Explorer Baldwin Sails
His Flagship Departs for Franz
Josef Land, Where Other
Ships Will Join Him
Farwell Message To U.S.
“Await One of the Best Efforts -We
Will Stand by Our Flag.”
Vardoe Norway, July 31 – The America, the flagship of the Baldwin-Ziegler North Pole expedition, which sailed from Tromsoe, July 16, touched here and proceded, last night, direct for Cape Flora, Franz Josef Land.
Mr. Baldwin sends a farewell message to the United States as follows: “All well. Await one of the best efforts. We will stand by our flag.”
At Cape Flora Mr. Baldwin expects to join the Fithjof and Belgica, the two other vessles of the expedition, which proceded the America from Tromsoc.
When the flagship left here there were 426 dogs and 16 ponies aboard. Mr. Baldwin intends to push as far north as possible and establish winter quarters.
The American explorer is extremely confident that he will accomplish his mission. After he establishes his winter quarters he will act according to circumstsnaces. He is certain his plans are right and that if he fails it will not be for want of perseverance.
Franz-Josef Land, as its name implies, was named in honor of the Emperor of Austria. It is an uninhabited archipelago in the Arctic Ocean, north of Nova Zembia, extending, so far as it has been explored, between 80 and 83 degrees north latitude. It consists of two large masses of land, Wilezek Land to the east and Zichy Land to the west, separated by Austria Sound, running from south to north, giving off a northeast arm, Rawlinson Sound, in 80 deg. 40 min.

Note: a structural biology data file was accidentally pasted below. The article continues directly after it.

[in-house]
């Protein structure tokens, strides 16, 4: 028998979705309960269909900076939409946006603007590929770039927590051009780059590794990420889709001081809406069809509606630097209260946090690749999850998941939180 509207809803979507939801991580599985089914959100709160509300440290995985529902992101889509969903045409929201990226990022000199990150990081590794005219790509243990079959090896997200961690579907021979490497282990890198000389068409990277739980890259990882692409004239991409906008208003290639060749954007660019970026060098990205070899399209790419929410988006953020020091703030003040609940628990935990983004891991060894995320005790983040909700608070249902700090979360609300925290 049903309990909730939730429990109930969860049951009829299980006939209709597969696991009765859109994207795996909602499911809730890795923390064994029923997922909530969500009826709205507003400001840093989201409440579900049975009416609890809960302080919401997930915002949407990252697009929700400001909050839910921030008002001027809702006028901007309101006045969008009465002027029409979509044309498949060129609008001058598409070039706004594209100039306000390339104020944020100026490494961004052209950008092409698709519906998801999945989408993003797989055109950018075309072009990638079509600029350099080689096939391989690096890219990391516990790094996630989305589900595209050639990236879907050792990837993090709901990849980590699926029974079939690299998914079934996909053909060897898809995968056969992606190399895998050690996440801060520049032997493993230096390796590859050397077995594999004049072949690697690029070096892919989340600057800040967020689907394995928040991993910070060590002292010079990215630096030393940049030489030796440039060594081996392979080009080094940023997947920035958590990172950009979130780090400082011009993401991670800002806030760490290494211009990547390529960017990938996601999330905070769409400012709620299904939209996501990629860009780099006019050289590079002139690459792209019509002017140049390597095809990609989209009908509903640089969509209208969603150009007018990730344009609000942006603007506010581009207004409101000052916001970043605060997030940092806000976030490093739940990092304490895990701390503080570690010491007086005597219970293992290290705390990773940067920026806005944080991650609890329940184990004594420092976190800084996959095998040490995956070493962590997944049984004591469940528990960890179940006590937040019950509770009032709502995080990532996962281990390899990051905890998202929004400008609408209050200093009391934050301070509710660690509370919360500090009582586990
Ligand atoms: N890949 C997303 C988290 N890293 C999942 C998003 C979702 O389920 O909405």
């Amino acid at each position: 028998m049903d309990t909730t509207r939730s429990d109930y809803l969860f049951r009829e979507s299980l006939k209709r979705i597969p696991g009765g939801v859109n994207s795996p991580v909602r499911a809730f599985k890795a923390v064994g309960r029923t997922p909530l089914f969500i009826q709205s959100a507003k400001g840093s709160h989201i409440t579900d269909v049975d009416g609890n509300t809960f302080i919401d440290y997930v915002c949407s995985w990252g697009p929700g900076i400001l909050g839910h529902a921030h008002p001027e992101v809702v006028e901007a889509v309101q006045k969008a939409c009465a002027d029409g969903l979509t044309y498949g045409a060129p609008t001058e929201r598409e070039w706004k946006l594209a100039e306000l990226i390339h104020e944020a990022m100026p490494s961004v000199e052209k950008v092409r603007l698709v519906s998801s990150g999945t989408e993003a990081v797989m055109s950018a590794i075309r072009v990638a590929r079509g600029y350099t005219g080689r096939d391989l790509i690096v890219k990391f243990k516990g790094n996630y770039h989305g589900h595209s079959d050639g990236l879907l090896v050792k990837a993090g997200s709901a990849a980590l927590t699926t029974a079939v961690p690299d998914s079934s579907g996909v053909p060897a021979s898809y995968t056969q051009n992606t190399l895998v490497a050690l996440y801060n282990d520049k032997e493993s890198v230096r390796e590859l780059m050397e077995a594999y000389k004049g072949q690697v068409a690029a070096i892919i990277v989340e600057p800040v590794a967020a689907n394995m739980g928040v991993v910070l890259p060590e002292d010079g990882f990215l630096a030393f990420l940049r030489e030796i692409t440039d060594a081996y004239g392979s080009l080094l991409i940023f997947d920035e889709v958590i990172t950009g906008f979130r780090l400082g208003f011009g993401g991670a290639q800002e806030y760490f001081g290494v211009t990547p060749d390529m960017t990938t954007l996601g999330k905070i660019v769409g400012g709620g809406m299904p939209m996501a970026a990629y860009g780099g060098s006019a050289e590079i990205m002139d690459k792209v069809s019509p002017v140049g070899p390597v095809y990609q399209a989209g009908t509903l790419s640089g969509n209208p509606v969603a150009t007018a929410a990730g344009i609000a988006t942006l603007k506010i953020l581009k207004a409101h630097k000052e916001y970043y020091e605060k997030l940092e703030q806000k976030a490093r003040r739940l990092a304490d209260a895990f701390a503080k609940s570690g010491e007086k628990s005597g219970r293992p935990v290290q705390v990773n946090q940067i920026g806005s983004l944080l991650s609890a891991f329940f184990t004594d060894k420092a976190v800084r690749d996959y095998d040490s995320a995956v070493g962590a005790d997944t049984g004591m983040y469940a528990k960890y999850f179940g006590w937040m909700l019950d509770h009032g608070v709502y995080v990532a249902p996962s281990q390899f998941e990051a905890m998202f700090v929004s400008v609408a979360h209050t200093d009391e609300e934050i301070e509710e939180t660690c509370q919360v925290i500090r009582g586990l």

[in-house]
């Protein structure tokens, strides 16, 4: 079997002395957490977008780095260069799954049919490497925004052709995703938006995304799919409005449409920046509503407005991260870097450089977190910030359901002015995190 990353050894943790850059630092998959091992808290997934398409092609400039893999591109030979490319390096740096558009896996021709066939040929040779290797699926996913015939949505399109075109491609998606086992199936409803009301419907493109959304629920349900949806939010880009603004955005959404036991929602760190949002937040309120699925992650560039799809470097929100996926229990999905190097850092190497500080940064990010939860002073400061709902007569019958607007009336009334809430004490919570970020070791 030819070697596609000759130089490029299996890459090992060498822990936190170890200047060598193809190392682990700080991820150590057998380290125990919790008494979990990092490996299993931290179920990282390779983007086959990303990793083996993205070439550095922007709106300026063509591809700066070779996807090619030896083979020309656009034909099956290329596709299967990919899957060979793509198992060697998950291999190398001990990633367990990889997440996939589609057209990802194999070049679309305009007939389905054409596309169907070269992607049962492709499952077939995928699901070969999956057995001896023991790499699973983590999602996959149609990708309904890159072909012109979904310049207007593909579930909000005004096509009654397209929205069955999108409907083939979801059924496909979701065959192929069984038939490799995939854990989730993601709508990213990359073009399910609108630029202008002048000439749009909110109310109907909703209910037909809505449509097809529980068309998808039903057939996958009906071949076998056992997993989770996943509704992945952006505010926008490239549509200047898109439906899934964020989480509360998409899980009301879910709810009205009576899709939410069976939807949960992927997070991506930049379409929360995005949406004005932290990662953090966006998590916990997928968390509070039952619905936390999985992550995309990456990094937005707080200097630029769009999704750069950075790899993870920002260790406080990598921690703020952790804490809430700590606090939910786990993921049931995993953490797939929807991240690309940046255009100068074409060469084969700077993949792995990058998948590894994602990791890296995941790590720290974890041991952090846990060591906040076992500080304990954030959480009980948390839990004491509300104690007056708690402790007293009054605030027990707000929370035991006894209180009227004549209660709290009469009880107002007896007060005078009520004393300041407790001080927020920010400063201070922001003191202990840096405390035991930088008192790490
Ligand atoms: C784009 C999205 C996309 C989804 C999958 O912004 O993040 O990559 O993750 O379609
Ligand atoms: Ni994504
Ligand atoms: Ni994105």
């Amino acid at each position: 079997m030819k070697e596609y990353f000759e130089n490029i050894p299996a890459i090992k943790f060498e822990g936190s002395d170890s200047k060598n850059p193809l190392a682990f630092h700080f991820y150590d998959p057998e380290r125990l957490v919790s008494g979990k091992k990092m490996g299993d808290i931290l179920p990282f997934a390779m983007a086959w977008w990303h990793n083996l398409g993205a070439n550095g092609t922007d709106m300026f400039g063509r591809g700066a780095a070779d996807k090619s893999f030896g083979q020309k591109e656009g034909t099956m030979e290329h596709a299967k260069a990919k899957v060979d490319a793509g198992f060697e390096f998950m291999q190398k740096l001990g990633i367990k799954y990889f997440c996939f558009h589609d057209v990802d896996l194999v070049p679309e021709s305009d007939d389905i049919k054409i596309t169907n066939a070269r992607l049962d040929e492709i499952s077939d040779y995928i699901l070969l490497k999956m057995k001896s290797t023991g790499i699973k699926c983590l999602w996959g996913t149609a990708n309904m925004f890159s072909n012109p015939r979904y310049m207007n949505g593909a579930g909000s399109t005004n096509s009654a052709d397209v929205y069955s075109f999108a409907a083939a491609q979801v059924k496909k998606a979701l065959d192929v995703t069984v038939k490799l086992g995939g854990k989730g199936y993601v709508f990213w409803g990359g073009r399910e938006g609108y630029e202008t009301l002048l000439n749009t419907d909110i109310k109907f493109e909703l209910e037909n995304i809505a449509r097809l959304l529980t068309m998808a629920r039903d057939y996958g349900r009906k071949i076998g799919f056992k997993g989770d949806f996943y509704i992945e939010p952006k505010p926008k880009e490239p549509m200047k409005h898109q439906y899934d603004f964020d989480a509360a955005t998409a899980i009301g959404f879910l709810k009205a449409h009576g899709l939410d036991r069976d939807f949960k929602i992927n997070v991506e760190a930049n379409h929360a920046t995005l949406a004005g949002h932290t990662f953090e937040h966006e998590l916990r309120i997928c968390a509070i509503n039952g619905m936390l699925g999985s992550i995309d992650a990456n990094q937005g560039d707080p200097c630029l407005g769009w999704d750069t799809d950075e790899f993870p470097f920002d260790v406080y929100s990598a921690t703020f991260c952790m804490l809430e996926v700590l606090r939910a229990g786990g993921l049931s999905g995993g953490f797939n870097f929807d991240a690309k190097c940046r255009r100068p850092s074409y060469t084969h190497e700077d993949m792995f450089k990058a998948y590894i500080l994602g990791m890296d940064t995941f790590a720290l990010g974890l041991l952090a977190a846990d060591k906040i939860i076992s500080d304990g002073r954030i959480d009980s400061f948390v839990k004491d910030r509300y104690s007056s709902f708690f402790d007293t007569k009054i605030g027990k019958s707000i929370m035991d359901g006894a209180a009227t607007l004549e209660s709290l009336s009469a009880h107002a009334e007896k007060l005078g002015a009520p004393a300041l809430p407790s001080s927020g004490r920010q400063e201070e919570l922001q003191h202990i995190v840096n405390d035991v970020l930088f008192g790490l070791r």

Between the two sounds lies Crown Prince Rudolf Land, while to the north of this is Petermann Land, and to the northwest King Oscar Land. The whole archipelago, which rises into isolated flat-topped or dome-shaped mountains of basalt, 5000 feet high, is sheeted with ice.
Owing to the open waters around its shores in summer and the comparative abundance of animal life – bears, walruses, foxes and numerous birds – it is regarded by many experienced Arctic explorers as the most favorable base, usually reached from Spitzbergen, whence to make an attempt to reach the North Pole. Cape Lofley is the western point of the archipelago.
From Vardo to Franz-Josef Land is a new route to Arctic explorers. Baffin, Inglefield, Kane, Hall, Nares, Greely and Peary all explored in the western hemisphere; Parry and others used the Spitzbergen archipelago as a base from which to do their exploring.
Nansen’s home voyage in the Windward was made via Franz-Josef Land to Vardo. In Franz-Josef Land Payer’s sledge journey in 1874, if his observations were correct, brought him within 546 miles of the pole. Nordenskjold reached in a ship the highest latitude north of Franz-Josef Land – in the eastern hemisphere – until Nansen made his memorable and unequaled record, 260 miles from the North Pole, having reached that point by sledge from the Fram, which he had left nineteen miles south. It was in Franz-Josef Land that Nansen and Johansen, on their return journey, met Jackson, leader of an English exploring party, which had wintered less than 100 miles from their solitary camp.
Source: Brooklyn Eagle July 31, 1901, page 3
contributed by: Patrick McSherry
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